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62 Twice-monthly
fide 42 4s
63 Paths of
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65 Showsome so snJ
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66 "That makes 58 so nne1 65
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ownership ByGailGrabowskiandBruceven
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ristmas, e.g.: 59 Precious stone
br. 60 Big name in
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complicit in the joke and are fur-
ther drawn into Frank Under-
wood's web. The arch glance
to the camera trademarked by
"The Office" 's John Krasinski
has never served a more crucial
pacing and structural role.
David Fincher ("Zodiac")
was hired to be David Fincher,
and these first two episodes
are very David Fincher indeed.
There are too many examples of
directorial pyrotechnics to list,
from shots outside the Rayburn
building to a scene inside a dirty
hovel. When it comes down to
it, Fincher is one of the preemi-
nent directors of his generation,
and his directorial work here is
exemplary. Unfortunately, his
directorial involvement with
the show ends with the second
episode, so there is at least some
concern that this may be the
visual high point of the entire
series's run.
A 13-hour
Fincher film
you can watch
on your laptop.
Fincher's ascension to the
ivory tower of executive pro-
duction, however, won't damage
the show irrevocably. Any show
would be better off with Fincher
calling the shots, but the nar-
rative momentum created by
the first episodes isn't merely a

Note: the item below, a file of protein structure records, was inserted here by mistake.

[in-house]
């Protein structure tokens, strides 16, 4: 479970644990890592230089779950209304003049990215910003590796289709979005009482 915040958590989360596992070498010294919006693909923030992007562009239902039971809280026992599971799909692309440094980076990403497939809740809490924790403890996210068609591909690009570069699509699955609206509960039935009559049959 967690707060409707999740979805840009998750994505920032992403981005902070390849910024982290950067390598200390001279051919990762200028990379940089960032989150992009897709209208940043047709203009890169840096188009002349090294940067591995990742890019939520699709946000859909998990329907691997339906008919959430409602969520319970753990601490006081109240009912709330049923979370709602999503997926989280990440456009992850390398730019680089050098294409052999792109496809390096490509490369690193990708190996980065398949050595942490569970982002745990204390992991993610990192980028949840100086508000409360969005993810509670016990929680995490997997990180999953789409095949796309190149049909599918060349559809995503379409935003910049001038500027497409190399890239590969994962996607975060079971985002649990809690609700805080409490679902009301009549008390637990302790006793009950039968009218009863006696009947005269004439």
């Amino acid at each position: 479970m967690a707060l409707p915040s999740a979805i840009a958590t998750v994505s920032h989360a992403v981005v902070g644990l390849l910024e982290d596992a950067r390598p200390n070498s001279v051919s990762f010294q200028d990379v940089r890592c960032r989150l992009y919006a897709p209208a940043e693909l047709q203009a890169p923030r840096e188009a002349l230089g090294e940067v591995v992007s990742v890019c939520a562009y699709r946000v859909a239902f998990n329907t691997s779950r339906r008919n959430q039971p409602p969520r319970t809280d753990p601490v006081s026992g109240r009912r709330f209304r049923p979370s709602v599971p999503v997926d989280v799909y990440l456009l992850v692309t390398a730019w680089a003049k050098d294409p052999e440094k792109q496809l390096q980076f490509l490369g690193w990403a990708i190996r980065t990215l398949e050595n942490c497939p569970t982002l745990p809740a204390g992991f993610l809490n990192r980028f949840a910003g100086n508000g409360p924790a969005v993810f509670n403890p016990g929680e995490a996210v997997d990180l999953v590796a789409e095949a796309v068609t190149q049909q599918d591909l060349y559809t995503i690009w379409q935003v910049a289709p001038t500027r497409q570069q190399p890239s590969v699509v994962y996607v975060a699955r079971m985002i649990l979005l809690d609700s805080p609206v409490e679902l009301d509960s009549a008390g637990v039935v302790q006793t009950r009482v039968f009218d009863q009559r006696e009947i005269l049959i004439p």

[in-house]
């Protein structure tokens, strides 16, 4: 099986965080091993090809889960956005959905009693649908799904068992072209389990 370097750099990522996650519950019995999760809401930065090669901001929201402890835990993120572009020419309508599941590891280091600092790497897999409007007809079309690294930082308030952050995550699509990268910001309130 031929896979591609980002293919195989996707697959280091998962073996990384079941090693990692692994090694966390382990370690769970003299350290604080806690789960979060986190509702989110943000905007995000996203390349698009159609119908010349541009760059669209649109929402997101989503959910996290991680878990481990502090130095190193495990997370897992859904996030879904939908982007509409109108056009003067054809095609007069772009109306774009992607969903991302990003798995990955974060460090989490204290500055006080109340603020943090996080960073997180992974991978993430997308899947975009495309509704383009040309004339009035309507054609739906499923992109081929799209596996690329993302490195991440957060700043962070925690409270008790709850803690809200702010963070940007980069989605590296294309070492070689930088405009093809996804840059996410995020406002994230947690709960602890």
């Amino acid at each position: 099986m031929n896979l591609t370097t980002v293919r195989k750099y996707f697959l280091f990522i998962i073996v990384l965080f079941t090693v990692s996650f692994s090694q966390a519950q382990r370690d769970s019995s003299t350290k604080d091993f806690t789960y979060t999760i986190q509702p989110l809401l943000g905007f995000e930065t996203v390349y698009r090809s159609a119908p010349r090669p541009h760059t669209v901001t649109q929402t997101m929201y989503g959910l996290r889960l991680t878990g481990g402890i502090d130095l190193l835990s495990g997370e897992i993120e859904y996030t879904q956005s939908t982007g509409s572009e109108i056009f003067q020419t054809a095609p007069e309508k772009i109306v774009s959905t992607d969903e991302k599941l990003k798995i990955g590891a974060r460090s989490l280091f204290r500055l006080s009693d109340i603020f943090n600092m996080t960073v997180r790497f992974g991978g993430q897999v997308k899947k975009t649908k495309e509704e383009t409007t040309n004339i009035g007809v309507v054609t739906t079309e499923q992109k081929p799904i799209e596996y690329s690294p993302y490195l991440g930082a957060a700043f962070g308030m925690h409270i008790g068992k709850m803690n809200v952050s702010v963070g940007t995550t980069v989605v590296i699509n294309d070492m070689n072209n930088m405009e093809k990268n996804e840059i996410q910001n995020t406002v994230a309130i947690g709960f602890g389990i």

function of masterful direction.
Despite the inevitable pacing
hiccups created by an overload
of storylines, Kate Mara ("Dead-
fall"), Robin Wright ("Enlight-
ened") and Kristen Connolly
('The Cabin in the Woods") all
deliver excellent undercard (as
it were) performances, and they
are the biggest draws outside of
the event horizon that is Spac-
ey's presence.
Though Netflix provides a
unique delivery system for the
show, "House of Cards" by no
means revolutionizes the form
of serialized drama, even though
there's no weekly wait for the
next fix. It hits all the notes one
would expect from a season-
long production, despite being
made available like a 13-hour
film. Every episode is comprised
of small problems that are
solved and fit into a larger tap-
estry, slowly'unraveling over the
course of a season. Anyone who
has ever watched television will
know exactly what this is like;
"House of Cards" is essentially
a glorified procedural. Despite
that, the show is compulsively
watchable, exquisitely shot and
deftly balances restraint and
melodrama. Reports of weekend
binges through all 13 episodes
are quite common, and that's
really all the endorsement you
need.